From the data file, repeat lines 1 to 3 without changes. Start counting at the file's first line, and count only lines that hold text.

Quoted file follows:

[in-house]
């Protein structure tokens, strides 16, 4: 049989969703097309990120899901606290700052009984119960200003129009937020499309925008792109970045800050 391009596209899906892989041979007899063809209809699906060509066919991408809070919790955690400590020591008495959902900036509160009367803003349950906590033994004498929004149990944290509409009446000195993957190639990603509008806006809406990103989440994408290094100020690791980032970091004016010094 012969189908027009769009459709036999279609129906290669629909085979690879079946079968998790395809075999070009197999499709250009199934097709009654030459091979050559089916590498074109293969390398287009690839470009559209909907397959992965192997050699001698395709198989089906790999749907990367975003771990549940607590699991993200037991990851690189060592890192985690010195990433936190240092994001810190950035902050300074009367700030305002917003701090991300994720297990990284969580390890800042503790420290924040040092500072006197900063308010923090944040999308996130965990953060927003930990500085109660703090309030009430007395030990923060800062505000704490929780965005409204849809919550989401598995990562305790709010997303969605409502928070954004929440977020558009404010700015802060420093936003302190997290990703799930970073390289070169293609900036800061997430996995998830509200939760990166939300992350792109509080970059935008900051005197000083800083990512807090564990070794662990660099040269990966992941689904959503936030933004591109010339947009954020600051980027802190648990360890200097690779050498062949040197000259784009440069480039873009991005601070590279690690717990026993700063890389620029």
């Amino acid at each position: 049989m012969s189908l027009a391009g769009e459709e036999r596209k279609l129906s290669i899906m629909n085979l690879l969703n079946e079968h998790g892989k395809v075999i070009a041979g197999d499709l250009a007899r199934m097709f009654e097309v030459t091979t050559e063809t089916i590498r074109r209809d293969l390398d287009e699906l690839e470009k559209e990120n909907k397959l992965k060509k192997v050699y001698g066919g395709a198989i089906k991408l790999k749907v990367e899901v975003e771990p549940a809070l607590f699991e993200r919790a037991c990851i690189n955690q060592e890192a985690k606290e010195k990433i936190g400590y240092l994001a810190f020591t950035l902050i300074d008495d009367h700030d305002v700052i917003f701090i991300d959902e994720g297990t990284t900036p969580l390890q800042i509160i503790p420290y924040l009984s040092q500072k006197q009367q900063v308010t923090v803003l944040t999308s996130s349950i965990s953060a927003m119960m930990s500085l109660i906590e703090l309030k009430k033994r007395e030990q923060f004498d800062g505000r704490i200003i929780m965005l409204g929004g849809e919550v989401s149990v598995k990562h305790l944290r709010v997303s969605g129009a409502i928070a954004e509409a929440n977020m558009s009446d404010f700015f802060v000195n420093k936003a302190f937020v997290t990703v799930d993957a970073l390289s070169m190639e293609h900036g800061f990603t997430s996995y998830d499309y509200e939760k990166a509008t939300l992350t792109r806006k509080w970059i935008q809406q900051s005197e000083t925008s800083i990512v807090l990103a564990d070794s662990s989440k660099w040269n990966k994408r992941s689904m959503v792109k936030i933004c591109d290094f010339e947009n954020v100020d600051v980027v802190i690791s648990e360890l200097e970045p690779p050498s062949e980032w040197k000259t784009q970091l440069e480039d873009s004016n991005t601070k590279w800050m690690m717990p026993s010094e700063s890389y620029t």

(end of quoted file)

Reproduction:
[in-house]
């Protein structure tokens, strides 16, 4: 049989969703097309990120899901606290700052009984119960200003129009937020499309925008792109970045800050 391009596209899906892989041979007899063809209809699906060509066919991408809070919790955690400590020591008495959902900036509160009367803003349950906590033994004498929004149990944290509409009446000195993957190639990603509008806006809406990103989440994408290094100020690791980032970091004016010094 012969189908027009769009459709036999279609129906290669629909085979690879079946079968998790395809075999070009197999499709250009199934097709009654030459091979050559089916590498074109293969390398287009690839470009559209909907397959992965192997050699001698395709198989089906790999749907990367975003771990549940607590699991993200037991990851690189060592890192985690010195990433936190240092994001810190950035902050300074009367700030305002917003701090991300994720297990990284969580390890800042503790420290924040040092500072006197900063308010923090944040999308996130965990953060927003930990500085109660703090309030009430007395030990923060800062505000704490929780965005409204849809919550989401598995990562305790709010997303969605409502928070954004929440977020558009404010700015802060420093936003302190997290990703799930970073390289070169293609900036800061997430996995998830509200939760990166939300992350792109509080970059935008900051005197000083800083990512807090564990070794662990660099040269990966992941689904959503936030933004591109010339947009954020600051980027802190648990360890200097690779050498062949040197000259784009440069480039873009991005601070590279690690717990026993700063890389620029």
């Amino acid at each position: 049989m012969s189908l027009a391009g769009e459709e036999r596209k279609l129906s290669i899906m629909n085979l690879l969703n079946e079968h998790g892989k395809v075999i070009a041979g197999d499709l250009a007899r199934m097709f009654e097309v030459t091979t050559e063809t089916i590498r074109r209809d293969l390398d287009e699906l690839e470009k559209e990120n909907k397959l992965k060509k192997v050699y001698g066919g395709a198989i089906k991408l790999k749907v990367e899901v975003e771990p549940a809070l607590f699991e993200r919790a037991c990851i690189n955690q060592e890192a985690k606290e010195k990433i936190g400590y240092l994001a810190f020591t950035l902050i300074d008495d009367h700030d305002v700052i917003f701090i991300d959902e994720g297990t990284t900036p969580l390890q800042i509160i503790p420290y924040l009984s040092q500072k006197q009367q900063v308010t923090v803003l944040t999308s996130s349950i965990s953060a927003m119960m930990s500085l109660i906590e703090l309030k009430k033994r007395e030990q923060f004498d800062g505000r704490i200003i929780m965005l409204g929004g849809e919550v989401s149990v598995k990562h305790l944290r709010v997303s969605g129009a409502i928070a954004e509409a929440n977020m558009s009446d404010f700015f802060v000195n420093k936003a302190f937020v997290t990703v799930d993957a970073l390289s070169m190639e293609h900036g800061f990603t997430s996995y998830d499309y509200e939760k990166a509008t939300l992350t792109r806006k509080w970059i935008q809406q900051s005197e000083t925008s800083i990512v807090l990103a564990d070794s662990s989440k660099w040269n990966k994408r992941s689904m959503v792109k936030i933004c591109d290094f010339e947009n954020v100020d600051v980027v802190i690791s648990e360890l200097e970045p690779p050498s062949e980032w040197k000259t784009q970091l440069e480039d873009s004016n991005t601070k590279w800050m690690m717990p026993s010094e700063s890389y620029t």